What's Eating Your iPhone Storage Space?

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Kelly Heffner Wilkerson

Categories: iPhone, iTunes | View Comments

The big news this week is a class-action lawsuit against Apple for misrepresenting the storage capacity for 8GB and 16GB iPhones, iPads, and iPod Touches. As someone who has written and discarded a handful of "disk cleaner" type programs, this pokes me in the right spot to want to talk about the current state of iOS disk space issues, and of course, help you (as best I can) do something about them. So without further ado...

What is all of this "Other" space?

Great question! On my shiny new iPhone 6+, I currently have 3.45GB used in the "Other" category.

The best way I can categorize the "other" space is settings files and various cached files. From my own research on ballooning other space since iOS8 (which my son's iPad suffers from), I believe that most of the problem lies in cached files that don't get cleaned up properly, such as partially downloaded apps from the App Store1. I'm fairly positive that the references to these files are lost by the programs that need to clean them up, in fact.

So how do you free up all of this other space? The only way I currently know of is to make a backup, wipe your iPhone, and then restore your backup2. I also know that iOS backups can be buggy and broken so I want to add some advice/instructions for this!

  • Don't get impatient while iTunes is backing up and hit cancel buttons, force quit iTunes, or anything like that.

  • Don't decide that this is a great moment to change your backup password. (If you cannot help yourself, delete the existing backup and make a whole new one fresh.)

  • If you can, enable iCloud backup (and make one) as well, just so you have two backups.

  • If you want to have your email and wifi passwords saved in the backup, it needs to be an encrypted backup. Do not check the encryption check box while iTunes is already backing up your device; wait until the current backup finishes. Also see above comment about not hitting cancel anywhere.

  • If iTunes asks if you want to back up apps, say yes! (This is how iTunes installs the apps back onto the device in that first sync after the restore.)

I drink my own Kool-Aid, so to speak, so while I was writing all of the above I made a backup, wiped my iPhone (using Settings -> Reset -> Erase all Contents and Settings), and then restored my fresh encrypted backup. I now have 2.81 GB used under the "Other" category, and I should note that the figures didn't adjust in iTunes until after that first sync after the restore completed, so be patient and let that sync happen.

How much space do I really have available?

On a 64GB iPhone at the time I wrote this (January 2014) iOS reserves about 7-8GB of storage space for system files, leaving me with a device capacity of 55.70GB listed in iTunes. My one comment on this so far is that hardware needs an operating system to run software, this has always been true, and that operating system usually resides on the primary storage of the computer. I will immediately also add that I could see how losing half of your storage to iOS8 is irritating and excessive. When you combine the issues above (especially the cache purging other-space issue) with the shortage of space, it really gets irritating.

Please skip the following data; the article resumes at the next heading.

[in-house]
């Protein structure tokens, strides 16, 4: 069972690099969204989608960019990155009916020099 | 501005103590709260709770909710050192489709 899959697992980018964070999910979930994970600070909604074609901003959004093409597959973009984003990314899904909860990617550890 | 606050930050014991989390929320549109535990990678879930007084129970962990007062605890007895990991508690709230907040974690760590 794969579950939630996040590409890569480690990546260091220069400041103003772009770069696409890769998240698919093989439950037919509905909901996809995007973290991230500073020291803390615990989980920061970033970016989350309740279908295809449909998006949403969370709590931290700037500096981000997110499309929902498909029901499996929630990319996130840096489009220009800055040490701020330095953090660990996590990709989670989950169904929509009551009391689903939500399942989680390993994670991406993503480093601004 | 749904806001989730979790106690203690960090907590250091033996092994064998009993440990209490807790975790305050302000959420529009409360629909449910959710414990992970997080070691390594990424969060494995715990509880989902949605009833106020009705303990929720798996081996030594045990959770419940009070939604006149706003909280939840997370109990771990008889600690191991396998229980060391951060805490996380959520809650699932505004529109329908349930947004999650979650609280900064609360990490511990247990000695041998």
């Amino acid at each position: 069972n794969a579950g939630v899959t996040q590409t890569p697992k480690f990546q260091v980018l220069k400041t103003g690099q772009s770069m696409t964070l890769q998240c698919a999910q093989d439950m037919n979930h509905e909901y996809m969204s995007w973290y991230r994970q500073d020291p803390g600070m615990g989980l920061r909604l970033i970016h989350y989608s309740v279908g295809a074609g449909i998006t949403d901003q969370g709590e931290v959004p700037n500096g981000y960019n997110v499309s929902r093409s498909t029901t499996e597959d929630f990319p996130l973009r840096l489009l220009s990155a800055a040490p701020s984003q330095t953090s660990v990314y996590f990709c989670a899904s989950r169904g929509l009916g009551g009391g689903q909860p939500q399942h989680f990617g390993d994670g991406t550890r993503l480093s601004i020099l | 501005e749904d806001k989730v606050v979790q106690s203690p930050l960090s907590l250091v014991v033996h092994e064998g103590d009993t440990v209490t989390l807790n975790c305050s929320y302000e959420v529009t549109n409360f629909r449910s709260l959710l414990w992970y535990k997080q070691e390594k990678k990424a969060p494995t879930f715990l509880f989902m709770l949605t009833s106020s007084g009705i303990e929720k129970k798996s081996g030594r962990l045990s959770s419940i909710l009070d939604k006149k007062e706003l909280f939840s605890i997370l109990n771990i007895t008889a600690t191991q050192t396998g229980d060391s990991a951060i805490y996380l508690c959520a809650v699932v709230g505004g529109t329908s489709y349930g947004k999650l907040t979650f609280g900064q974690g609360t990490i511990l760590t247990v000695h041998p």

Settings -> Usage Says I have A Lot of Data Used in Text Messages, But I Erased Them All!

If you're like me, your current iPhone is rocking data you've been backing up and transferring to new devices since iOS3. Up until sometime in 2014, there was a bug in the text message app that (most of the time) didn't delete the picture/video/attachment files when you deleted texts. You likely still have files sitting there taking up space that you can't see and can't delete. If you're interested in finding out how much space you have in undeleted text-message attachments, shoot us an email. I have a little program that will evaluate this in your backups. I'm trying to decide if it's worth releasing a program to clean it (and stuff like it) up, and knowing that this problem affects a lot of people certainly helps us prioritize our projects!

But Wait, There's More!

I just realized I have a lot more to write about this topic, so I'll be making a few more posts over the coming days. If you have questions, especially about your own disk space issues, write us a note in the comments so we can address them!

  1. I think I'd bore most readers going through the details of this, like automatic app syncing overflowing the hard drive and then ballooning the other space, but if someone at Apple wants to talk to me about it, just shoot us an email! 

  2. Given how many broken backups I've seen, telling anyone to wipe their phone makes me a little queasy.